Hip replacement surgery is one of the most common and successful orthopedic procedures performed in the United States. There are multiple ways for surgeons to perform hip replacements, with the classic and most common technique through the posterior approach, where the surgeon makes the incision on the back or side of the leg. A newer technique shown to have many benefits is an anterior approach. Eric Buxbaum, DO, an orthopedic surgeon at CentraState, shares his thoughts on this procedure.
What is direct anterior hip replacement surgery?
This minimally invasive procedure is performed through an incision made on the front of the leg. It’s considered a “muscle-sparing” approach, as we use a natural opening between the muscles around the hip to reach the hip joint.
What are the benefits of this approach?
Because the incision is only 3 or 4 inches long compared to up to 12 inches with the classic posterior approach, there is less damage to nearby tissue. Rather than cutting into muscles and tendons to reach the damaged hip, we carefully move the muscles aside while inserting the implant, and then move them back into place. This helps reduce pain, speed recovery, and provide greater stability to the hip compared to the posterior approach. Patients benefit from a shorter hospital stay—sometimes even returning home the same day—and a quicker return to normal activities.
What should you expect during and after surgery?
A hip replacement surgery usually takes several hours. It requires general or regional anesthesia; your doctor can help decide which option is best for you. Patients begin walking immediately after surgery and gradually increase mobility. While a complete recovery can take between three and six months, many patients return to normal daily activities sooner.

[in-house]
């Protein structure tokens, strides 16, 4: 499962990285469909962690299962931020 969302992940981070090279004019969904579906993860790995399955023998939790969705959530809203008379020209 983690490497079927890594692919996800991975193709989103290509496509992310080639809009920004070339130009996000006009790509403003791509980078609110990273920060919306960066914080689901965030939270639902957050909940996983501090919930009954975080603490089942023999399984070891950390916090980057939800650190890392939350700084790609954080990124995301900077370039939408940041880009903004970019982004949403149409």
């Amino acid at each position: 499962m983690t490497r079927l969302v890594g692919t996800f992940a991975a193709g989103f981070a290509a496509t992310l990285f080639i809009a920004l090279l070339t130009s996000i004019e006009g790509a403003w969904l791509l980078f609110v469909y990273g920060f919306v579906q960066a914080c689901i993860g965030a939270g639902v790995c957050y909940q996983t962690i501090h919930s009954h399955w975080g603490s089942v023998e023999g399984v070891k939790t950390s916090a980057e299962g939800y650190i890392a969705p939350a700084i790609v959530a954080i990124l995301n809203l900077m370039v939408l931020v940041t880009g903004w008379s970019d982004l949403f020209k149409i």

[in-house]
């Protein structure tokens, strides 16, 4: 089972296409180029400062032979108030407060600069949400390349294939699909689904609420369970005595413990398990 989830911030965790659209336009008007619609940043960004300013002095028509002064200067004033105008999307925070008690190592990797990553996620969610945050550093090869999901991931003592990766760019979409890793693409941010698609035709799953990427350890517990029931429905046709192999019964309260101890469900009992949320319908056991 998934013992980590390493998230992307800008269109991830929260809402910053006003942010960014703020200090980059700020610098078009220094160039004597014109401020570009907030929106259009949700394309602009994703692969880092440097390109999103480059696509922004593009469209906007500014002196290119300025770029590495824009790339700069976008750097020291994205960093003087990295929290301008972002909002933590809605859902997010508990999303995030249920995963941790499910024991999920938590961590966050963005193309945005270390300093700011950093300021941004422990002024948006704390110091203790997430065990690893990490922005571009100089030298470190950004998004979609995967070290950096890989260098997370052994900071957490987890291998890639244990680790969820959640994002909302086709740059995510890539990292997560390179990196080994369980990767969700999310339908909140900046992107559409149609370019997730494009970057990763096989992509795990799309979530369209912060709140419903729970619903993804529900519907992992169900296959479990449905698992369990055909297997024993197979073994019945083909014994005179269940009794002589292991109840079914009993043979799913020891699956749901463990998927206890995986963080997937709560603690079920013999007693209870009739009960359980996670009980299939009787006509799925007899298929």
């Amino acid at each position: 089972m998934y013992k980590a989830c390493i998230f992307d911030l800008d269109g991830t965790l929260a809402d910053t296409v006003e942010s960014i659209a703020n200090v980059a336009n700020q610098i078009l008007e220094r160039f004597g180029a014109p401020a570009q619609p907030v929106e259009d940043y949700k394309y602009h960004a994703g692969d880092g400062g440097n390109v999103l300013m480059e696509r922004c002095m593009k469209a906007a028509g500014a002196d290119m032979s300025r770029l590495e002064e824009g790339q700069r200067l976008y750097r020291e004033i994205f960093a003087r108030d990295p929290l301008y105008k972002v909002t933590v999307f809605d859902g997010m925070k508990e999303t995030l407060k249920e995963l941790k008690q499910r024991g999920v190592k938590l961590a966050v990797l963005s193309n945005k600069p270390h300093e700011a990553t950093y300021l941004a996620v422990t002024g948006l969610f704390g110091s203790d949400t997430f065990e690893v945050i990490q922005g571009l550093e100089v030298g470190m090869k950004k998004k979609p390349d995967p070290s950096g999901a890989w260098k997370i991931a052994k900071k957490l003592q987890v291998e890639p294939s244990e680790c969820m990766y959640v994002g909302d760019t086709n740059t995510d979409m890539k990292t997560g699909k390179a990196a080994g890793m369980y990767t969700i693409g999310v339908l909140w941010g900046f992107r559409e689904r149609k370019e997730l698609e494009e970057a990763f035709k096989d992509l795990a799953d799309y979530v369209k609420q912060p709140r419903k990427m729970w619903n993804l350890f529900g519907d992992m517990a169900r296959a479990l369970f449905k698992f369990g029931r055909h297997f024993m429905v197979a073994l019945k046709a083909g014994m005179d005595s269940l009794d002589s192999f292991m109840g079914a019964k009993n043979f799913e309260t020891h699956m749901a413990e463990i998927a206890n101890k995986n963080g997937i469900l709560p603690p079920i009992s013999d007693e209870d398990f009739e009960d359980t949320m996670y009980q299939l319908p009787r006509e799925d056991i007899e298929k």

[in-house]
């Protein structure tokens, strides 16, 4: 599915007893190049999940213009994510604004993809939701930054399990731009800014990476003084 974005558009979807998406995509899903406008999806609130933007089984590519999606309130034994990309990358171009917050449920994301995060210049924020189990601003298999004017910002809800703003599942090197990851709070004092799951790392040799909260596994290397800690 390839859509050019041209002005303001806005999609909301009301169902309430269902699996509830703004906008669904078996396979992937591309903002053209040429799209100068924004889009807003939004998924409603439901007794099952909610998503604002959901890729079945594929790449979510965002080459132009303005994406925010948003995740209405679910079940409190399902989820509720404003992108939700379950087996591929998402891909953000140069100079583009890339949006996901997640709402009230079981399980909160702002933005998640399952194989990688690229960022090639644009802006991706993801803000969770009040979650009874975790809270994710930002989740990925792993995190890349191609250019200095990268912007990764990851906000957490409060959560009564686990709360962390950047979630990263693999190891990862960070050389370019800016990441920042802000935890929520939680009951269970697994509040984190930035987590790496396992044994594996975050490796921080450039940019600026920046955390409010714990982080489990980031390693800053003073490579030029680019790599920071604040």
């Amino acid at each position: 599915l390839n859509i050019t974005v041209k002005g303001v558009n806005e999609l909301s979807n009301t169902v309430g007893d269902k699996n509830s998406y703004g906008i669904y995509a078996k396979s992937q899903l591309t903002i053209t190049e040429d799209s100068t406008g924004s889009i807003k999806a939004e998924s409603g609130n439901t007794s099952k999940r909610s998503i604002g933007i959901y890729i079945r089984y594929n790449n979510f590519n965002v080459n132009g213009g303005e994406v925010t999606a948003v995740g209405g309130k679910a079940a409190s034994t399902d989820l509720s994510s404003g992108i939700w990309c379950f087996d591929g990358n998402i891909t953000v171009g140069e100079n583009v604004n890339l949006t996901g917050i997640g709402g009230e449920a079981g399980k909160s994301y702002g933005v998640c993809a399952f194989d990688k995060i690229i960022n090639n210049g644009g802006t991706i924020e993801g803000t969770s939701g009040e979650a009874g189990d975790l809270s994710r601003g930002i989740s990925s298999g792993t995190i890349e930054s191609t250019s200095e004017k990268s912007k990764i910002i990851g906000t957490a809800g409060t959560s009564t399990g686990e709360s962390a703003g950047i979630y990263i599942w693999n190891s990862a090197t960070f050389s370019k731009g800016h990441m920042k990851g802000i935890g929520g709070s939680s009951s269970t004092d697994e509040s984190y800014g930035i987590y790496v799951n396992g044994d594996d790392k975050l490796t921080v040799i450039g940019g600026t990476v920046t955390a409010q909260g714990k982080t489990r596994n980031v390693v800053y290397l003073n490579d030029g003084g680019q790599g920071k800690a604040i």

Who is a candidate for hip replacement surgery?
People with hip pain and disability that disrupt their regular activities may be candidates for hip replacement, especially if first-line treatments such as physical therapy and medication don’t provide relief. Total hip replacements have been performed successfully on people of all ages, but most patients are between ages 50 to 80. The anterior approach with a surgeon well-versed in this technique is an option for many patients, although the decision between an anterior and posterior approach can depend in some cases on factors like pelvic structure, anatomy, body mass index (BMI), and issues like diabetes and kidney disease.
When making the decision to have hip replacement surgery and which approach is best, it’s important to have a conversation with your surgeon about the benefits and risks specific to you. The good news is that the techniques and instruments used for hip replacement keep improving, which means more positive outcomes and better quality of life for patients.